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Culture and society, Diplomacy

Chinese TV drama to air on Kenya’s national television

China has expanded aggressively into Africa.


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Updated: October 21, 2019

Kenya Broadcasting Corporation on Saturday signed a partnership agreement with China’s National Radio and Television Administration that will see the national broadcaster air a popular Chinese TV drama, Feather Flies to the Sky.

The drama is a 55-episode series that will be aired by national broadcaster Channel one TV until June next year.

Speaking during the launch event in Nairobi, Kenya, Dr Naim Bilal, the managing director of Kenya Broadcasting Corporation, said the TV series has been dubbed in Standard Kiswahili, one of the official languages in Kenya, to make it appealing to many people.

“We have reviewed the series, looked at its quality and content as well as the quality of the language, and we are fully satisfied that it’s a drama that is going to entertain Kenyans,” Bilal said.

He said the partnership is a great milestone that demonstrates the great catalogue of exchange programs between China and Kenya.

“Kenya’s TV screens have been awash with contents from the west so it’s quite refreshing that we will air content from China. Feather Flies to the Sky is a story of love and struggle to get rid of poverty, it cuts across all cultures and we hope it’s going to resonate positively with Kenyans,” he said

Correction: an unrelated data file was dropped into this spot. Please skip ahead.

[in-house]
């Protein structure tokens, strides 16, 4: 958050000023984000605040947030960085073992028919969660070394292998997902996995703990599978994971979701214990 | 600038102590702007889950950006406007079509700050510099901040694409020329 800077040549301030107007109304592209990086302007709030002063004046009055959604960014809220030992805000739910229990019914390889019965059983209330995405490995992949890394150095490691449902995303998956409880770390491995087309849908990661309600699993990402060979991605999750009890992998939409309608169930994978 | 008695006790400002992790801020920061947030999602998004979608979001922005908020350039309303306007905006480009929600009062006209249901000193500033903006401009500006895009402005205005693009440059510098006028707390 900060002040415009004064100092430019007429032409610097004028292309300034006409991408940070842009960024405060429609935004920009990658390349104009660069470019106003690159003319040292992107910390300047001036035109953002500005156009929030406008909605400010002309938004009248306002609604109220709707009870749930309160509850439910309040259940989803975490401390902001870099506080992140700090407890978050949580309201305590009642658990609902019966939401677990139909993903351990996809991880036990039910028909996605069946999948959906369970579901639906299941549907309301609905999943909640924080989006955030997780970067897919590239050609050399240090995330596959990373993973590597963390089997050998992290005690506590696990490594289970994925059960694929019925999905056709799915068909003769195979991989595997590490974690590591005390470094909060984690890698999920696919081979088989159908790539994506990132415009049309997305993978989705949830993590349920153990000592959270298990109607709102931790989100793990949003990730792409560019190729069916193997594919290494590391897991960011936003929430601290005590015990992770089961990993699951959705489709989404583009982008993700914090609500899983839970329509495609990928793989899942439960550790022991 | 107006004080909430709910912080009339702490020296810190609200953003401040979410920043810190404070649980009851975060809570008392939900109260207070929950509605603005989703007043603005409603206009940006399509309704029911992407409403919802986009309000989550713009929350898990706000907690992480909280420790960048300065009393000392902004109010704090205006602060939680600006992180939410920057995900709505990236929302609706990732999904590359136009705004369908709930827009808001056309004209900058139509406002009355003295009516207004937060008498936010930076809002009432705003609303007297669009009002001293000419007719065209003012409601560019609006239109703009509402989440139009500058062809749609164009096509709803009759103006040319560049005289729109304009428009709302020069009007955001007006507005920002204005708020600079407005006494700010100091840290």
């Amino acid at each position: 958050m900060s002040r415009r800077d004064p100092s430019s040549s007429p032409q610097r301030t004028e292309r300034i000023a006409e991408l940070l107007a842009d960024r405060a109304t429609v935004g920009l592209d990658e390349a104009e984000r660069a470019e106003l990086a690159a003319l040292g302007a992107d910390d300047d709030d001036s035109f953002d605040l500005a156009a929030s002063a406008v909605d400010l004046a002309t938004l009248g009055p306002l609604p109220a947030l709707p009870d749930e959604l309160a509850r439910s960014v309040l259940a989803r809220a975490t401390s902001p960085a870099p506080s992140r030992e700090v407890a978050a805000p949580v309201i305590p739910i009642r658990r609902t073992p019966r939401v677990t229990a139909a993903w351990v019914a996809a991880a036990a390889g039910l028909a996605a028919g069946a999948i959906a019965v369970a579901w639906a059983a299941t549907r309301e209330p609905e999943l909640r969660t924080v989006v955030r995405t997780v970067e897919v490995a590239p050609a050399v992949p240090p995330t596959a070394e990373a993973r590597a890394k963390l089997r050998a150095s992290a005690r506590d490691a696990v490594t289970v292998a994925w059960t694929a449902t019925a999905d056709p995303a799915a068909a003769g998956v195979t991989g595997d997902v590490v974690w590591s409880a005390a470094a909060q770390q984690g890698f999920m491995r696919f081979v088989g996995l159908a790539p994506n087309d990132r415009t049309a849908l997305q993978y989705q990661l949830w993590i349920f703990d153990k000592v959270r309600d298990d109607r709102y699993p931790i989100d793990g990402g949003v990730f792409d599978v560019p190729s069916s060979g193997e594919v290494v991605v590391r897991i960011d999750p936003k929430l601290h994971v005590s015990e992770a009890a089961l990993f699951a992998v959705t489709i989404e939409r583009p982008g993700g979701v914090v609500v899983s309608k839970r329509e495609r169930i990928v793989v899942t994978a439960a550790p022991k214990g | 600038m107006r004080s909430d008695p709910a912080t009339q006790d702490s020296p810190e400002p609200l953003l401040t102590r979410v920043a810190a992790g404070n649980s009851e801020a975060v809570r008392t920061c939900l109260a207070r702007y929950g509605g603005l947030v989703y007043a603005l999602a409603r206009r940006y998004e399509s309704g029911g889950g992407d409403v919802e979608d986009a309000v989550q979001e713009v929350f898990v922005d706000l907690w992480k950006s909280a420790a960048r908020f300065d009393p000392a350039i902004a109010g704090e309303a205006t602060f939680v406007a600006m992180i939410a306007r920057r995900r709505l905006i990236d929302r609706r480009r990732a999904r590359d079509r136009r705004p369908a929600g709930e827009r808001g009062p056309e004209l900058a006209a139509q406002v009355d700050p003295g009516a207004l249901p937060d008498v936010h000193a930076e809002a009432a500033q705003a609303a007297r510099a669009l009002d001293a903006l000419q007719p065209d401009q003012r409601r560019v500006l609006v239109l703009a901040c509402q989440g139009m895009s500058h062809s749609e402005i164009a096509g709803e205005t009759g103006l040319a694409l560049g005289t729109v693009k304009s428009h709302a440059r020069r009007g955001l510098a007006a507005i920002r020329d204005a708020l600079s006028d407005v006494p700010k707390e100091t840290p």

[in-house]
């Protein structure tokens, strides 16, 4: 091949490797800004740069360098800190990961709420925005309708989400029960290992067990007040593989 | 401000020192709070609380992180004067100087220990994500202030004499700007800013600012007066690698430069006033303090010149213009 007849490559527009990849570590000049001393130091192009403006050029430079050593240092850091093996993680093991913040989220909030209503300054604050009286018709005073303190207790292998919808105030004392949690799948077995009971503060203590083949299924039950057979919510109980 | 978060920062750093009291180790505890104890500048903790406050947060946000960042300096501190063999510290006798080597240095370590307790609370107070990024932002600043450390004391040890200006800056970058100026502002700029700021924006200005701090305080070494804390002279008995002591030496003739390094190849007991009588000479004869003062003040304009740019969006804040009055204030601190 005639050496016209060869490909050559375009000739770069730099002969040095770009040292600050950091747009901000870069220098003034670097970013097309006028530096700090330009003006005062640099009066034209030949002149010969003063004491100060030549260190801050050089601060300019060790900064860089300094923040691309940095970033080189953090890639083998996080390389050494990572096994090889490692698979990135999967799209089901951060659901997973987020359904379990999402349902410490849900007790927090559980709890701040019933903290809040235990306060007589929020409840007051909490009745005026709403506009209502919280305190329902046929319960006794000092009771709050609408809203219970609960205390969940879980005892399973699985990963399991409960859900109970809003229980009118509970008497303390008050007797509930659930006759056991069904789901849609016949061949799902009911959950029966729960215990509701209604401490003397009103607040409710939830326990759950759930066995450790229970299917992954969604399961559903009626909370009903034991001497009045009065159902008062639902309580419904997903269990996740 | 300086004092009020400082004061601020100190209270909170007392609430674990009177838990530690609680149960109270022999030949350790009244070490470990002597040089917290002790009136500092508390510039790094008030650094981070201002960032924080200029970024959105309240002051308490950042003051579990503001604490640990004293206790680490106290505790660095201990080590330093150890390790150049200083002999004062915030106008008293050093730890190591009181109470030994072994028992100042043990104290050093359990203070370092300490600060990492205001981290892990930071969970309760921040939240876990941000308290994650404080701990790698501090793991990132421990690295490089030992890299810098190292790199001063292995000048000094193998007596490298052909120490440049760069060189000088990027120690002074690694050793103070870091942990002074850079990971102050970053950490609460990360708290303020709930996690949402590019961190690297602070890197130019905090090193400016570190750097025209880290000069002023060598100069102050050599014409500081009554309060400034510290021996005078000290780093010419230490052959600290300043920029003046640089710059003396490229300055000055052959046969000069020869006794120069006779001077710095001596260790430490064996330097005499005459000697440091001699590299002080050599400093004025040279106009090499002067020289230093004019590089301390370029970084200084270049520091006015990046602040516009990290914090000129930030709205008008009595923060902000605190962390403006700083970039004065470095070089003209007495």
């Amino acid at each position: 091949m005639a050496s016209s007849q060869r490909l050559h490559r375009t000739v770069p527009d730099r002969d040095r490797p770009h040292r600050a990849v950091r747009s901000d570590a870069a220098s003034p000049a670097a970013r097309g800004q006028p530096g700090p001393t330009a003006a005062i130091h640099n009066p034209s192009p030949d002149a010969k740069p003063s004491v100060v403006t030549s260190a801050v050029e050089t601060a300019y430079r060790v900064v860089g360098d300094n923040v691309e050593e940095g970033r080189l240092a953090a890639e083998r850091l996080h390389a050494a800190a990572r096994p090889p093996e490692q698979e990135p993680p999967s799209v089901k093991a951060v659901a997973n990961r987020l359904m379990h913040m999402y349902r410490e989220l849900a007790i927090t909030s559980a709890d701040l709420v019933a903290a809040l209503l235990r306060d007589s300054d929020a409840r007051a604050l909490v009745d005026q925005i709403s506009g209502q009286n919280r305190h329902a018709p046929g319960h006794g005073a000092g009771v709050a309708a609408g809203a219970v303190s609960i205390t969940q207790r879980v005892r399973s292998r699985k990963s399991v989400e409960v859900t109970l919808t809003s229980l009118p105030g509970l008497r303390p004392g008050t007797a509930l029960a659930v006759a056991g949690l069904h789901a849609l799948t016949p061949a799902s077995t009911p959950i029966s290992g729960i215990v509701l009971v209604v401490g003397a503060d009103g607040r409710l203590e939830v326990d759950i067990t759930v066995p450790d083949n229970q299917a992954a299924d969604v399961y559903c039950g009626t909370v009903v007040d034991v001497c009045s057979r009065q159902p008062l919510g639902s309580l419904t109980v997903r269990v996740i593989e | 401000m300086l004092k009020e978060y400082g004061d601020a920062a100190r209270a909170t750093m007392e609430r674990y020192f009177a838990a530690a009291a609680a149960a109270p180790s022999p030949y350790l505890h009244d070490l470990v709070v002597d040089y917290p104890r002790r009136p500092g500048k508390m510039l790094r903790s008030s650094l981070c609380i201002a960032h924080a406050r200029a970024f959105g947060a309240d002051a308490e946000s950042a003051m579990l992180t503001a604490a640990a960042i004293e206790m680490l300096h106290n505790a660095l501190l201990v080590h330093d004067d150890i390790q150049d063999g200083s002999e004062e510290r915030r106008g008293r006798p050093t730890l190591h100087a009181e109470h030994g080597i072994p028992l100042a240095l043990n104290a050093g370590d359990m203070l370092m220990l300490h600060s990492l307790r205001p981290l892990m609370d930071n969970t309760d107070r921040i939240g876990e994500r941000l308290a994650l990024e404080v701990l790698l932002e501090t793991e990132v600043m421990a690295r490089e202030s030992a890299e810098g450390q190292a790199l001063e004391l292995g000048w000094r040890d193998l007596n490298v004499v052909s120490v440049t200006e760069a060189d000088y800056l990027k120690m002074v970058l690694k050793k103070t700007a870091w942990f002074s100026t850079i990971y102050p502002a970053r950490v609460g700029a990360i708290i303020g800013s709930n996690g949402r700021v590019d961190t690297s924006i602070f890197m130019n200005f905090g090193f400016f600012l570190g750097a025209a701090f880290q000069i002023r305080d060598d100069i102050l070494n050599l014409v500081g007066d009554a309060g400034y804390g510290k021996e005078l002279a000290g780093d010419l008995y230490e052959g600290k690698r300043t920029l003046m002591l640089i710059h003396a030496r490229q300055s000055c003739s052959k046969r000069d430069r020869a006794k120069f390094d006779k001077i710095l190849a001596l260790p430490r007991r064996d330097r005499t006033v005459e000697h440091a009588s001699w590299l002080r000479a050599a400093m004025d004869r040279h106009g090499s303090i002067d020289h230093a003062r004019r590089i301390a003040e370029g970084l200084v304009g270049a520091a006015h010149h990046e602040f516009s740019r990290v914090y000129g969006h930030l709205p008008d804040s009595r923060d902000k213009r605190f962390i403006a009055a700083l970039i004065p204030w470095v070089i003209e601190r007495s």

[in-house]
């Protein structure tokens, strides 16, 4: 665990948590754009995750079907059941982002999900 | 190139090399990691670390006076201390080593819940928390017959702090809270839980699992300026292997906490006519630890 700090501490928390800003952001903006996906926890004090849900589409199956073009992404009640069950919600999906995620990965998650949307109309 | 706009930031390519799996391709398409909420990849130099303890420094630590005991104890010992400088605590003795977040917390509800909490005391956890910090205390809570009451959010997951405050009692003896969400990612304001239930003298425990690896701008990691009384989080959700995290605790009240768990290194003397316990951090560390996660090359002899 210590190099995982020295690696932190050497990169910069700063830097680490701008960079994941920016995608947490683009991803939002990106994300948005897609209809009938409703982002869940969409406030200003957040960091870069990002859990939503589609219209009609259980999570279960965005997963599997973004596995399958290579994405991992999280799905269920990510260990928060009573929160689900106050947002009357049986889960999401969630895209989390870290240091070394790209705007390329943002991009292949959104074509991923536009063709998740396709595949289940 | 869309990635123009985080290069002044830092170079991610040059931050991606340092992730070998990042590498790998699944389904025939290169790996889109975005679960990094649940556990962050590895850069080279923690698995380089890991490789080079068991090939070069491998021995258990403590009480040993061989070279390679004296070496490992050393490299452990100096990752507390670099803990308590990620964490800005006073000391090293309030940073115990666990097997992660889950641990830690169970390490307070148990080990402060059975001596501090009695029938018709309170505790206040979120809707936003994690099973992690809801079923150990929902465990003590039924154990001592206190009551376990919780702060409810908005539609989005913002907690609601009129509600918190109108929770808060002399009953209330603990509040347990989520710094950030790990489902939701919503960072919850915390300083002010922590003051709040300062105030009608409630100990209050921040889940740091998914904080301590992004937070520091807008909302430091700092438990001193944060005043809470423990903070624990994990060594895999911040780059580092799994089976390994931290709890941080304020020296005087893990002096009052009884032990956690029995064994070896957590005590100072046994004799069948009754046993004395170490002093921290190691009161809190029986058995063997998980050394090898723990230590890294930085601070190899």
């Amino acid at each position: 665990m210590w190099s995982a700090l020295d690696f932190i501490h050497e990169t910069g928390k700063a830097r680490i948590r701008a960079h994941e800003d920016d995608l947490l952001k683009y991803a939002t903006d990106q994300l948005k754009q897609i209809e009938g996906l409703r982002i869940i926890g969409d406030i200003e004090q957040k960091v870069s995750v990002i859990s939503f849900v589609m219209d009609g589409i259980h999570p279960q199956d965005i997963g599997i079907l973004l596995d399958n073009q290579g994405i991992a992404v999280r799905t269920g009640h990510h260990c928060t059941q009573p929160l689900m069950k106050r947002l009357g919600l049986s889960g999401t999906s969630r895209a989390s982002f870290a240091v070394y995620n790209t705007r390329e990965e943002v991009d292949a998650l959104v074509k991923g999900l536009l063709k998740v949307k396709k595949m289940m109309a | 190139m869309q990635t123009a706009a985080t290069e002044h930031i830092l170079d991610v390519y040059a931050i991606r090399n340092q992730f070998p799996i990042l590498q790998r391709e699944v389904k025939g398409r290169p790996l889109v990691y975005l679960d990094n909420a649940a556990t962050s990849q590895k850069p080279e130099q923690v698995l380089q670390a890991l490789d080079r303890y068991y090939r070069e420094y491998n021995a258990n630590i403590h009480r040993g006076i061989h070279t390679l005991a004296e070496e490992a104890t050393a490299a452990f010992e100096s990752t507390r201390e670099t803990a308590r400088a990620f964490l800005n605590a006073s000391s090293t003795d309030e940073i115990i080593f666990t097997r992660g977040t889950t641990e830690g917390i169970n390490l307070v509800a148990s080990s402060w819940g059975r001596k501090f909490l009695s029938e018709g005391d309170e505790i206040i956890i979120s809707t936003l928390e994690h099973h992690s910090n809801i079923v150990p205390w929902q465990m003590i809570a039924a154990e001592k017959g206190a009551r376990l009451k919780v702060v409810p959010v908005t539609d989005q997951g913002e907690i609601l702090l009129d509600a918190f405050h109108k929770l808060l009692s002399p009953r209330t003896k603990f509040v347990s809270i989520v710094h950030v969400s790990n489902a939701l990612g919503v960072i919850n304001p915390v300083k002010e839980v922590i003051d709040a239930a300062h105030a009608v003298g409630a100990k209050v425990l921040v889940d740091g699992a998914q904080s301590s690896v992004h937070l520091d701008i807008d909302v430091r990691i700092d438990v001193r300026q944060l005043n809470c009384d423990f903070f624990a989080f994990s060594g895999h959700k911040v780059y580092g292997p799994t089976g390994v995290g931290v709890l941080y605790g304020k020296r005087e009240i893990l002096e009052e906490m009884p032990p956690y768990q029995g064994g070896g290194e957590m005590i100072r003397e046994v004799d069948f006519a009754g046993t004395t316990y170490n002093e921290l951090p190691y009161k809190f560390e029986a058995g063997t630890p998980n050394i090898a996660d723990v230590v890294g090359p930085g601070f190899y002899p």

Going forward, Bilal said they will explore deeper areas of collaboration including the possibility of exporting content to China.

“We have invited Chinese to appreciate our local productions and we are also challenging local content creators to explore outside Kenya to see how they can market their content to wider global audience like China. Our local productions can also be dubbed in other languages to suit the markets,” he said.

Zhu Zhengwen, director of Content Division, TV Drama Department of the State Administration of Radio, Film and Television, said Feather Flies to the Sky tells a story of how ordinary people works so hard to better their loves and hopes that Kenyans will resonate with the story.

He said people love video content which presents ideology and emotions, in addition to having a great advantage to show the history, society and people’s daily lives from across the globe.

Since 2003, Zhu said they have been creating over 150,000 episodes annually. “We have a variety of contents including history, fantasy, Kung Fu, war and modern romance,” he said.

Zhu said China shares a lot of similarities with Kenya and that culture is the key balance of their communication hence need for more collaborations on the field.

He said Chinese have been working hard to make the China’s dream come true, likewise to Kenyans who have been working hard to grow their country’s economy as well as better their lives.



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